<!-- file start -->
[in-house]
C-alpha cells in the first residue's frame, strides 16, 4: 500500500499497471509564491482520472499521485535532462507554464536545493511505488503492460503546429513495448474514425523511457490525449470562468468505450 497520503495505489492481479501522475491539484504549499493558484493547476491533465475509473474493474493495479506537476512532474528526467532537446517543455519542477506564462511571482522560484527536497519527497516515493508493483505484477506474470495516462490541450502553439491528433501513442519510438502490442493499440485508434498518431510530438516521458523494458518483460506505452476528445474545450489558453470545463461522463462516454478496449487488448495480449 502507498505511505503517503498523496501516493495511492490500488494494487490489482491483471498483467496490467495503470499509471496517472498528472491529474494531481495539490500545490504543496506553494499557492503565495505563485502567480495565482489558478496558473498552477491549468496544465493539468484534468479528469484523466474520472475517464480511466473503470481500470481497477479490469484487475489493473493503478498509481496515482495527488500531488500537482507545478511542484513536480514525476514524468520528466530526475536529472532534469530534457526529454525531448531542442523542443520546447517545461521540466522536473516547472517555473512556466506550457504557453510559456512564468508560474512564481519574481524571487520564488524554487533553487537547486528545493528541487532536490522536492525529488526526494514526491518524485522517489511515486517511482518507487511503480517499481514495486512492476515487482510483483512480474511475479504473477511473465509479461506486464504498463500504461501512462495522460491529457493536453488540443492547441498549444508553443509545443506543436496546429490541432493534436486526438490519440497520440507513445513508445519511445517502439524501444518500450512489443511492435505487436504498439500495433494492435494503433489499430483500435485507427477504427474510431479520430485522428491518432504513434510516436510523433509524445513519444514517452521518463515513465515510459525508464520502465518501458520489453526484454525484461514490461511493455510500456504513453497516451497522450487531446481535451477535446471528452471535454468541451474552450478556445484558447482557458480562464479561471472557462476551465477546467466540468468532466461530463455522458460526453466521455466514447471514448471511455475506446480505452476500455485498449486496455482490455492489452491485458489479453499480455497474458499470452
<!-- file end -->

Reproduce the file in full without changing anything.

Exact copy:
[in-house]
C-alpha cells in the first residue's frame, strides 16, 4: 500500500499497471509564491482520472499521485535532462507554464536545493511505488503492460503546429513495448474514425523511457490525449470562468468505450 497520503495505489492481479501522475491539484504549499493558484493547476491533465475509473474493474493495479506537476512532474528526467532537446517543455519542477506564462511571482522560484527536497519527497516515493508493483505484477506474470495516462490541450502553439491528433501513442519510438502490442493499440485508434498518431510530438516521458523494458518483460506505452476528445474545450489558453470545463461522463462516454478496449487488448495480449 502507498505511505503517503498523496501516493495511492490500488494494487490489482491483471498483467496490467495503470499509471496517472498528472491529474494531481495539490500545490504543496506553494499557492503565495505563485502567480495565482489558478496558473498552477491549468496544465493539468484534468479528469484523466474520472475517464480511466473503470481500470481497477479490469484487475489493473493503478498509481496515482495527488500531488500537482507545478511542484513536480514525476514524468520528466530526475536529472532534469530534457526529454525531448531542442523542443520546447517545461521540466522536473516547472517555473512556466506550457504557453510559456512564468508560474512564481519574481524571487520564488524554487533553487537547486528545493528541487532536490522536492525529488526526494514526491518524485522517489511515486517511482518507487511503480517499481514495486512492476515487482510483483512480474511475479504473477511473465509479461506486464504498463500504461501512462495522460491529457493536453488540443492547441498549444508553443509545443506543436496546429490541432493534436486526438490519440497520440507513445513508445519511445517502439524501444518500450512489443511492435505487436504498439500495433494492435494503433489499430483500435485507427477504427474510431479520430485522428491518432504513434510516436510523433509524445513519444514517452521518463515513465515510459525508464520502465518501458520489453526484454525484461514490461511493455510500456504513453497516451497522450487531446481535451477535446471528452471535454468541451474552450478556445484558447482557458480562464479561471472557462476551465477546467466540468468532466461530463455522458460526453466521455466514447471514448471511455475506446480505452476500455485498449486496455482490455492489452491485458489479453499480455497474458499470452